His clinical research is facilitated by his part time position (25%) as a consultant physician in the melanoma unit at the Oncology clinic. The group has participated as principal investigator or co-investigator in several investigator initiated clinical trials, of which many originates from basic research projects in his lab. The investigator initiated trials includes tumor vaccine trials based on pDNA in prostate- or breast cancer patients, Dendritic cell based trial in patients with gastric cancer and malignant melanoma, anti-oxidant treatment of patients with colorectal cancer, peptide based tumor vaccine in patients with ovarian cancer and currently a trial involving treatment of advanced melanoma patients with a combination of TIL cells and a DC tumor vaccine. Several of his current trials are carried out in close collaboration with clinicians at the Oncology clinic at Karolinska hospital and with Jonas Mattsson and Markus Maeurer at the CAST unit, Huddinge.
Increased thioredoxin-1 production in human naturally occurring regulatory T cells confers enhanced tolerance to oxidative stress.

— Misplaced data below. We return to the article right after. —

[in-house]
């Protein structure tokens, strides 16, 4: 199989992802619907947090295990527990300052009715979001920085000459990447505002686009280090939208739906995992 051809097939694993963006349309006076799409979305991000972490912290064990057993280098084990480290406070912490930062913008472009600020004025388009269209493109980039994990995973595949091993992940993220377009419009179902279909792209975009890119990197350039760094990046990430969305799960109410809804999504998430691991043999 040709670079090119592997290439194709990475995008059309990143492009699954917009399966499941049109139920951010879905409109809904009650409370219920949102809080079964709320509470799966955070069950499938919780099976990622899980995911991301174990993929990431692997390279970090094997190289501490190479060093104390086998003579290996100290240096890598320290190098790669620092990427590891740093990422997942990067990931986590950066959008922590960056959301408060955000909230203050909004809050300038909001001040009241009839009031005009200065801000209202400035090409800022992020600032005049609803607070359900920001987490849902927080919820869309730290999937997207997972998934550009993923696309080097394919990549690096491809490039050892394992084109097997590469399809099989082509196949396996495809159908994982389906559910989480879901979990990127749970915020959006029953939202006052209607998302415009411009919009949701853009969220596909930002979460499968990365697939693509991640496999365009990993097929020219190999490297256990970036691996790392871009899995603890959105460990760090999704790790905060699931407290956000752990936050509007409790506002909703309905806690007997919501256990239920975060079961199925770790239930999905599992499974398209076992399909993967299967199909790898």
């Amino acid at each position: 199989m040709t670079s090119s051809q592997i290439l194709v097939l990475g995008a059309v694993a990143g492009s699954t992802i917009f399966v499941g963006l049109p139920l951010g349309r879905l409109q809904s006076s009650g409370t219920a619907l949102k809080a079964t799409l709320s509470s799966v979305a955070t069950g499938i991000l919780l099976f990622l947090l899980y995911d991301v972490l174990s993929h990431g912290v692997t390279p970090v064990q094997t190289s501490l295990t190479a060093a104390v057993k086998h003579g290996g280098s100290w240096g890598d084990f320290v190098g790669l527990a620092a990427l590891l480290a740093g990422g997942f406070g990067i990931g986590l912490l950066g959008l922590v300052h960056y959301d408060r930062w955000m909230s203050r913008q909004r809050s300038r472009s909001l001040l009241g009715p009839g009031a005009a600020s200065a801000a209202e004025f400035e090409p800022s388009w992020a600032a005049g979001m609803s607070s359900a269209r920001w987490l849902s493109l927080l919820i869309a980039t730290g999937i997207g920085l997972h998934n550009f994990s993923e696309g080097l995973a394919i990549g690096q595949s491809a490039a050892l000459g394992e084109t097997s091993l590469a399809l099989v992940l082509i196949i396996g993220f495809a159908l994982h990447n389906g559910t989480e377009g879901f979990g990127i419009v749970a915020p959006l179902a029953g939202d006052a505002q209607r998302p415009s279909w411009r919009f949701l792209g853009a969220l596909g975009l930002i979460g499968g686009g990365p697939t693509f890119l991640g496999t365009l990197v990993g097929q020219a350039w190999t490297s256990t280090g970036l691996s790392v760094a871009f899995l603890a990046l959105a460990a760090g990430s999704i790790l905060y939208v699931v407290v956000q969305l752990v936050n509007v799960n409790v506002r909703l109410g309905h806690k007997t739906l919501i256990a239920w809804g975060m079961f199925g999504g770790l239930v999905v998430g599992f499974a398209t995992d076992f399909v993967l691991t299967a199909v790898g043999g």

Mougiakakos D, Johansson CC, Jitschin R, Böttcher M, Kiessling R
Blood 2011 Jan;117(3):857-61
Antibody-dependent natural killer cell-mediated cytotoxicity engendered by a kinase-inactive human HER2 adenovirus-based vaccination mediates resistance to breast tumors.
Triulzi C, Vertuani S, Curcio C, Antognoli A, Seibt J, Akusjärvi G, et al
Cancer Res. 2010 Oct;70(19):7431-41
Immature immunosuppressive CD14+HLA-DR-/low cells in melanoma patients are Stat3hi and overexpress CD80, CD83, and DC-sign.
Poschke I, Mougiakakos D, Hansson J, Masucci GV, Kiessling R
Cancer Res. 2010 Jun;70(11):4335-45
Naturally occurring regulatory T cells show reduced sensitivity toward oxidative stress-induced cell death.
Mougiakakos D, Johansson CC, Kiessling R
Blood 2009 Apr;113(15):3542-5
Frequent loss of HLA-A2 expression in metastasizing ovarian carcinomas associated with genomic haplotype loss and HLA-A2-restricted HER-2/neu-specific immunity.
Norell H, Carlsten M, Ohlum T, Malmberg KJ, Masucci G, Schedvins K, et al
Cancer Res. 2006 Jun;66(12):6387-94
A DNA vaccine targeting angiomotin inhibits angiogenesis and suppresses tumor growth.
Holmgren L, Ambrosino E, Birot O, Tullus C, Veitonmäki N, Levchenko T, et al
Proc. Natl. Acad. Sci. U.S.A. 2006 Jun;103(24):9208-13
Small interfering RNA (siRNA) inhibits the expression of the Her2/neu gene, upregulates HLA class I and induces apoptosis of Her2/neu positive tumor cell lines.
Choudhury A, Charo J, Parapuram SK, Hunt RC, Hunt DM, Seliger B, et al
Int. J. Cancer 2004 Jan;108(1):71-7